When I was 12 years old, some friends and I decided that we were going to skip school. I was a somewhat rebellious pre-teen who figured a day without math and history was no big deal. We did what most dopey kids did back then. We listened to records (those of you over the age of 35 know what I’m talking about), smoked some cigarettes and looked for excuses to use as many swear words as possible in our riveting conversations.
As the day wore on, I knew that there was one task that I would have to complete to pull of this incredibly intricate and complicated caper. I was going to have to forge an absence note from my mother to bring to school the next day. Luckily for me, my mother had very little imagination when it came to such things. Since any of the Noonan kids had started school, my mother wrote the exact same absence letter every time.
“Due to illness, [insert child name here] was unable to attend school yesterday. Sincerely, Joyce Noonan”
Her handwriting was very conventional and not difficult to forge (even with my sloppy chicken scratch) so I felt confident that I could pull this off. I grabbed a notebook and began practicing. After about a dozen tries, I felt like I had the perfect note. I put it in one of my school books and was good to go.
That next day, I presented the note at school and went about my normal day. It seemed as if I had pulled off this epic adventure and no one would be the wiser. However, later that day, when I got home, I noticed my father’s car in the driveway. This was not a good sign. My father was never home during the day. I walked in the house and my father was sitting at the dining room table. He took one look at me as I walked in and calmly said “Have a seat”.
I sheepishly slid into a chair and looked across the table at him. Somehow I knew I was busted, but when you’re 12, you hold onto hope that maybe this was something else. Maybe he was going to surprise me with tickets to a ball game! My Dad then reached into his jacket pocket and pulled out a dozen or so pieces of notebook paper. He slid them across the table toward me and simply said “Do you want to tell me about these?” I opened up the first folded sheet and there it was – my “practice notes” that I had worked so hard on the day before.
“Do you know where I found these?”, he said. “Your mother found them in the back pocket of your pants that you put in the laundry last night” (okay, I was 12 and admittedly an idiot; go easy on me).
He continued “I’m not pissed that you skipped school. I don’t even care where you went or why you did it. I’m pissed that you were stupid enough to leave these notes in your pants and then put them in the laundry.”
“That tells me that you’re not using your head. And when you’re not using your head, you’re likely to do something really stupid. Something that could get you hurt or killed. I can’t stop you from doing stuff like skipping school. I would just hope that in the future, you’d be smart enough to protect yourself”.
He then doled out my punishment (2 week grounding if I recall) and left me at the table. I’ve never forgotten that story and have told it countless times since that day. It clearly had an impact on me. But that was my Dad. He was more concerned with turning this incident into a life lesson that would hopefully make me a better man and help guide me through life.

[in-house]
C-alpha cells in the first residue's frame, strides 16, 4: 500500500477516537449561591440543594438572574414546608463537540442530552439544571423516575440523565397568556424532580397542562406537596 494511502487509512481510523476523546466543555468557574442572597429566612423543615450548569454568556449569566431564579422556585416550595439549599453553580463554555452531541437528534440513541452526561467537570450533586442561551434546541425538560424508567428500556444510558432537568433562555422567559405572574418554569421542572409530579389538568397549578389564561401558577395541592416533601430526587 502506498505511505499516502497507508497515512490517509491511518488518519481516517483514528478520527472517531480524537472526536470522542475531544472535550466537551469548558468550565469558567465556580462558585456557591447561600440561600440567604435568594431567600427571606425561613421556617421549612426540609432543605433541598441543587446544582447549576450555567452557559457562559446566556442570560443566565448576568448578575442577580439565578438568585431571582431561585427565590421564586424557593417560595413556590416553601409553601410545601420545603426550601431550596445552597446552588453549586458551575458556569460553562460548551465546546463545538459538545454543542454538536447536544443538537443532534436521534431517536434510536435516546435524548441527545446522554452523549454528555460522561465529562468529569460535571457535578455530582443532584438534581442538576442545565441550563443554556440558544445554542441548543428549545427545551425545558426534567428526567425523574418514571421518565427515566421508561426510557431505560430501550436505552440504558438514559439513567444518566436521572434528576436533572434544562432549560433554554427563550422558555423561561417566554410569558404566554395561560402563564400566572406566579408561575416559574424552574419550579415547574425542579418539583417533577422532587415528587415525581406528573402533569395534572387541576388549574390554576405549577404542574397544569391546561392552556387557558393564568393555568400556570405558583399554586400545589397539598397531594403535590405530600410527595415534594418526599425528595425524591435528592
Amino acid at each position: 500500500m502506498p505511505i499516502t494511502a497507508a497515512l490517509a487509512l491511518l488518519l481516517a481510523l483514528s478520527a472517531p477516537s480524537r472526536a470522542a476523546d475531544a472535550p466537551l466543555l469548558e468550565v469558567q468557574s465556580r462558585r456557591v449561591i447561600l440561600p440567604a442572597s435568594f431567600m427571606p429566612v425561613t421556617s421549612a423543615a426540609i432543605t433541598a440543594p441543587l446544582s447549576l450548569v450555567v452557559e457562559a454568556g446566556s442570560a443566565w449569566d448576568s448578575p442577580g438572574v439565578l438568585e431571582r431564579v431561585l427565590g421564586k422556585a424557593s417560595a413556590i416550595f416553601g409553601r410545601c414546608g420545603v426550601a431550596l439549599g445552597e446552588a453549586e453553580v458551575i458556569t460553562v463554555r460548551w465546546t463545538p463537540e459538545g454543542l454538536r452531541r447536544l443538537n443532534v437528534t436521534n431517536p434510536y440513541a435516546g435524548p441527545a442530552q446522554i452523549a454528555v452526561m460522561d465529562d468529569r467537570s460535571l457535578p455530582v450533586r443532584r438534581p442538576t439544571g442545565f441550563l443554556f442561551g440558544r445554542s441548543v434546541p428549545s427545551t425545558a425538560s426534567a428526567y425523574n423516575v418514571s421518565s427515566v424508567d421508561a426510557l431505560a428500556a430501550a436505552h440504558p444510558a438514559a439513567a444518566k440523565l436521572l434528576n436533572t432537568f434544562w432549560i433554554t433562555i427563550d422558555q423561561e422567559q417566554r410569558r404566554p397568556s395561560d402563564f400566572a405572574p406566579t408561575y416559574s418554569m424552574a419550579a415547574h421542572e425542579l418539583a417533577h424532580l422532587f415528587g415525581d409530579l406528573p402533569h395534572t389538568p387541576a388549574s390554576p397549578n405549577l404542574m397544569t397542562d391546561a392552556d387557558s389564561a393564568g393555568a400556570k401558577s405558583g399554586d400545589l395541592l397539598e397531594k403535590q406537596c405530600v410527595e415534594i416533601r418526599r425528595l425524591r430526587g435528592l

This past week, my father passed away after a long battle with Cancer. We were fortunate enough through the extraordinary services of Hospice to have him at home and to have his family with him. I know that he died happy and loved. Through it all, he never lost his sense of humor and never stopped caring about everyone else’s needs more than his – that was just his way. In the end, it all happened very quickly and peacefully which was a blessing really. For those of you who weren’t able to get here in time to be with him – it’s okay, he knows how much you loved him and believe me, he loved you right back.
My story is not a unique one. If you talk to anyone he touched in his life, they would tell you a similar story. While sharing these stories with friends and family over the past several days, I suddenly realized; he may not be on this earth anymore, but he truly lives on within all of us. He always taught me that you can earn all the money, buy all the possessions and visit all the places in the world, but in the end, you can’t bring any of that with you. All you can hope is that you’ve given something of yourself to the others in your life. If you do that, you will live forever.
Suddenly it all makes perfect sense. I now feel very comforted by the fact that he really hasn’t gone anywhere. He’s right here with us all and always will be. And the best way I can honor his life will be to try as hard as I can to impact others as he did. When I think about it, he was a big inspiration in developing our company mission statement – “Be Kind, Do Good, Give Thanks”. These three simple phrases summed up how he lived his life and how I’ve always tried to live mine.
So thank you Dad for embedding that in me. I love you, I miss you, and I’ll never forget you. Everything I am today is because of you. Thanks for all the adventures and all the laughs. Thanks for encouraging me when I needed encouragement and for kicking me in the ass when I was an idiot. Thanks for always being there, any time, day or night when I just needed someone to talk to. Thanks for supporting me whenever I had some crazy new idea. You will live forever in me and in the hundreds if not thousands of other people you’ve touched. Have a safe journey and save me a seat on the other side, I’m sure I’ll have a lot of fun and crazy stories to share with you when I get there.